ECB's Draghi in focus in markets ahead of payrolls

ECB's Draghi the main market focus in run-up to US jobs report

Associated Press
Asia stocks fall ahead of US jobs report
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A man walks by an electronic stock board of a securities firm in Tokyo, Wednesday, June 5, 2013. Asian stock markets fell Wednesday as signs the U.S. Federal Reserve might scale back its super-loose monetary policy caused investors to trim equity investments. Japan's Nikkei 225 index tumbled 1.8 percent to 13,295.89, registering disappointment with a lack of detail in Prime Minister Shinzo Abe's unveiling of the third plank of his so-called Abenomics program intended to rouse a long-stagnant economy. (AP Photo/Itsuo Inouye)

LONDON (AP) -- Stock markets in Europe recovered their poise Thursday from a big retreat earlier in Asia as investors awaited comments from the European Central Bank president Mario Draghi.

The gains were muted in the wake of the ECB's widely expected decision to keep its main interest rate unchanged at the record low of 0.5 percent and ahead of another raft of U.S. economic data in the run-up to Friday's nonfarm payrolls report for May.

Though Draghi may say something at his regular monthly press conference about boosting lending to smaller firms in the ailing eurozone economy, few market participants were expecting anything dramatic.

"He is unlikely to promise the imminent and bold action that would be needed to make a meaningful difference to the economic outlook or to gain ground on more proactive central banks elsewhere," said Jennifer McKeown, senior European economist at Capital Economics.

Following the decision, the euro was trading in a fairly narrow range, up 0.2 percent at $1.3113. At previous meetings the euro has seen the bulk of trading activity during Draghi's press conference.

Among stock markets, Germany's DAX was up 0.4 percent at 8,233 while the CAC-40 in France rose 0.6 percent to 3,878. The FTSE 100 index of leading British shares was up 0.2 percent at 6,434 after the Bank of England left its monetary policy unchanged, as expected.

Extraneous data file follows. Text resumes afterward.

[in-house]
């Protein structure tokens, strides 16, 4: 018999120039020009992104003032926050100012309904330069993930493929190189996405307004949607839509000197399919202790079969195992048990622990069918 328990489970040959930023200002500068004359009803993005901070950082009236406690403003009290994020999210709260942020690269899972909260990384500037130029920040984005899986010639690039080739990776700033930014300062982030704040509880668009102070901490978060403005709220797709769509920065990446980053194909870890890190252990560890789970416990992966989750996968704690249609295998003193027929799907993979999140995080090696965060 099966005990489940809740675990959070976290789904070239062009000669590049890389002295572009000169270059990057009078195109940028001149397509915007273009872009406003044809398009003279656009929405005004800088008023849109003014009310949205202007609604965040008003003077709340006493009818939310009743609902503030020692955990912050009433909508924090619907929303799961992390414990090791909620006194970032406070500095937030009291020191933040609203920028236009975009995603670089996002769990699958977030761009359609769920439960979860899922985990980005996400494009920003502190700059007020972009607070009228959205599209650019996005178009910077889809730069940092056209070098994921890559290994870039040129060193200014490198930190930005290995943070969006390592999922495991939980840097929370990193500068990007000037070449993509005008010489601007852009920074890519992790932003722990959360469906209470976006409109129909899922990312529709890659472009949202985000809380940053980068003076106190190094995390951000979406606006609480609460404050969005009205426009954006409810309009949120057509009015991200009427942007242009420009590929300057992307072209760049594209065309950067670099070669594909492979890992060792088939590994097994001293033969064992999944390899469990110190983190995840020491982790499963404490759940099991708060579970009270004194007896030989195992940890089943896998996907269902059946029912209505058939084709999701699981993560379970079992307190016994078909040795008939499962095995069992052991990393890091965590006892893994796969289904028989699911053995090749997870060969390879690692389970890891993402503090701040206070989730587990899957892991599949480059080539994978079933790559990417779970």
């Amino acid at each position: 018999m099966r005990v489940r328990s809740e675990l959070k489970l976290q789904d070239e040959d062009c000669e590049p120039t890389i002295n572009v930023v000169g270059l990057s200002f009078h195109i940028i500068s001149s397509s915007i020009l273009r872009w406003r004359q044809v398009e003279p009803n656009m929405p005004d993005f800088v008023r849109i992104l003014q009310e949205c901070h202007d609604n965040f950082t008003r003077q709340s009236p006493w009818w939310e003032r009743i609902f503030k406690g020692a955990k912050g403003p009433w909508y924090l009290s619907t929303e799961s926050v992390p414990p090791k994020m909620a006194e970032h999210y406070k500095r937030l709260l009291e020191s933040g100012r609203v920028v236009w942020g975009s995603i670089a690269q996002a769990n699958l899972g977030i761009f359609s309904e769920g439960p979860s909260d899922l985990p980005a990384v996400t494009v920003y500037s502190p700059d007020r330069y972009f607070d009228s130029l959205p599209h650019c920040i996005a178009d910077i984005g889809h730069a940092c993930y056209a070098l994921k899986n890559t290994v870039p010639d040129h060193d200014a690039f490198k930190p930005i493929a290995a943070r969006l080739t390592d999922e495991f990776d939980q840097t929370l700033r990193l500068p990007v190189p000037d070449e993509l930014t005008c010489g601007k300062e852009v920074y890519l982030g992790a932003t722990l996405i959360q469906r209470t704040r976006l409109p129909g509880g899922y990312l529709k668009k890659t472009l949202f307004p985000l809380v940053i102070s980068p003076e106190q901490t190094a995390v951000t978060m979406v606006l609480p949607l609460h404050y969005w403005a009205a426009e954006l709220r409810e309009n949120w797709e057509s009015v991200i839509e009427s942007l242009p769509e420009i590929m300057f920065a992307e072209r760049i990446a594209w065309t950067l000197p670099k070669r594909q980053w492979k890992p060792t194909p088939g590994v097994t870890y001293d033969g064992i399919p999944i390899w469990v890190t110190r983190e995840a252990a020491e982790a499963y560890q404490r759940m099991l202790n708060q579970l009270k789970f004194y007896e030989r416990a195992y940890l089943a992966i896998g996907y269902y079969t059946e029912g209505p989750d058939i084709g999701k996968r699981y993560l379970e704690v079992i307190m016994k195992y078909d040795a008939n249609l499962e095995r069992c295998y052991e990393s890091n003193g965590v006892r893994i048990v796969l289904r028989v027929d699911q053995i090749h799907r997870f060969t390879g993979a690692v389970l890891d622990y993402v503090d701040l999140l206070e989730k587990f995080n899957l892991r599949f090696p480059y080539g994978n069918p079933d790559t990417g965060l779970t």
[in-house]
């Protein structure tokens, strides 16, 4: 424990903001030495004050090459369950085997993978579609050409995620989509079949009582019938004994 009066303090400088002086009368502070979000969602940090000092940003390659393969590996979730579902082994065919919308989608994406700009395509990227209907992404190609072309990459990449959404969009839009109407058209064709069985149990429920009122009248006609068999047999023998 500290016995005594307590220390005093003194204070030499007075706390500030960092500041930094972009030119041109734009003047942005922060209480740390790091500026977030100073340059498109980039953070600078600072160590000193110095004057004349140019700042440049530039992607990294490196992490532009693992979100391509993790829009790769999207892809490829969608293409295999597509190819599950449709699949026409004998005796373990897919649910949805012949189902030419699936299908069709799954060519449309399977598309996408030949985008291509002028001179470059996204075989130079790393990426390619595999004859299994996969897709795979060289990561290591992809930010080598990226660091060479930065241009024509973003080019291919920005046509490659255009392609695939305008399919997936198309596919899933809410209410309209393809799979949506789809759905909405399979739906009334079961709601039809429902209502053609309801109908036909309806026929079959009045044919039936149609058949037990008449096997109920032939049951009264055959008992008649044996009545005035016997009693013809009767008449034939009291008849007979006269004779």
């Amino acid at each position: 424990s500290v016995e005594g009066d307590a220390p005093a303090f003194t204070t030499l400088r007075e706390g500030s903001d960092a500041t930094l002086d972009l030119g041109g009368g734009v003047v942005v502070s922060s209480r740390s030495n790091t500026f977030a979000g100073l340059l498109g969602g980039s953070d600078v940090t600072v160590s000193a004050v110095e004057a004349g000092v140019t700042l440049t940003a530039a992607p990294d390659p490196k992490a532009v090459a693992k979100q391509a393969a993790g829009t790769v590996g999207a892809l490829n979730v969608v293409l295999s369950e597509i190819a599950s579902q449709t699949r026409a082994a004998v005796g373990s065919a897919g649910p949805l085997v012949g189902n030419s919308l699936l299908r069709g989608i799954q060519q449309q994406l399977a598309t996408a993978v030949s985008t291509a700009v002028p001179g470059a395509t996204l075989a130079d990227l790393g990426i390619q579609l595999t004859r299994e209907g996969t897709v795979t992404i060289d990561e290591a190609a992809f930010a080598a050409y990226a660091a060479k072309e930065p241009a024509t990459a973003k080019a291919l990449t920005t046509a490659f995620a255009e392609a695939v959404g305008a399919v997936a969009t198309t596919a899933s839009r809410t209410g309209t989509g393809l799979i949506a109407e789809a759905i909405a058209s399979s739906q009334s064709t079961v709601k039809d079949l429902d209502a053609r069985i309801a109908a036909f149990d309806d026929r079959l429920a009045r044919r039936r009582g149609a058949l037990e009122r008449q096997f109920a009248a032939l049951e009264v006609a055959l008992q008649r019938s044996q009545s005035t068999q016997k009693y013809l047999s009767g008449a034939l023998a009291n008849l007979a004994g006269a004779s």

Trading on a number of European exchanges started about an hour late Thursday after a problem with NYSE Euronext's systems prevented customers from placing orders. Exchanges in Paris, Lisbon, Brussels and Amsterdam were affected by the unexplained glitch.

Wall Street was poised for a solid opening, with both Dow futures and the broader S&P futures up 0.3 percent.

Once the ECB meeting is out of the way and a cursory glance is given to weekly U.S. jobless claims, the focus will be on Friday's U.S. payrolls data.

This week's economic news out of the U.S. has been disappointing and investors now think it's less likely that the Fed will decide to reduce the amount of financial assets it has been buying in the markets in the hope of stimulating the U.S. economy.

Fed chief Ben Bernanke has said the U.S. central bank might pull back on its $85 billion-a-month bond-buying program as economic data improves. But other Fed officials have spoken about a winding down of asset purchases sooner. The uncertainty over a possible tapering of the stimulus has been a cause for concern for many stock investors over the past couple of weeks.

The purchases have been one of the main drivers in financial markets in recent years and have contributed to the rise in many global indexes to record highs.

In Asia, markets responded to the weakness experienced the previous day in Europe and the U.S.

The Nikkei closed down 0.9 percent at 12,904.02. That's on top of Wednesday's 3.8 percent fall. Hong Kong's Hang Seng fell 1.1 percent to 21,838.43, while Shanghai's main index dropped 1.3 percent to 2,346.80. Markets in South Korea were closed for a public holiday.

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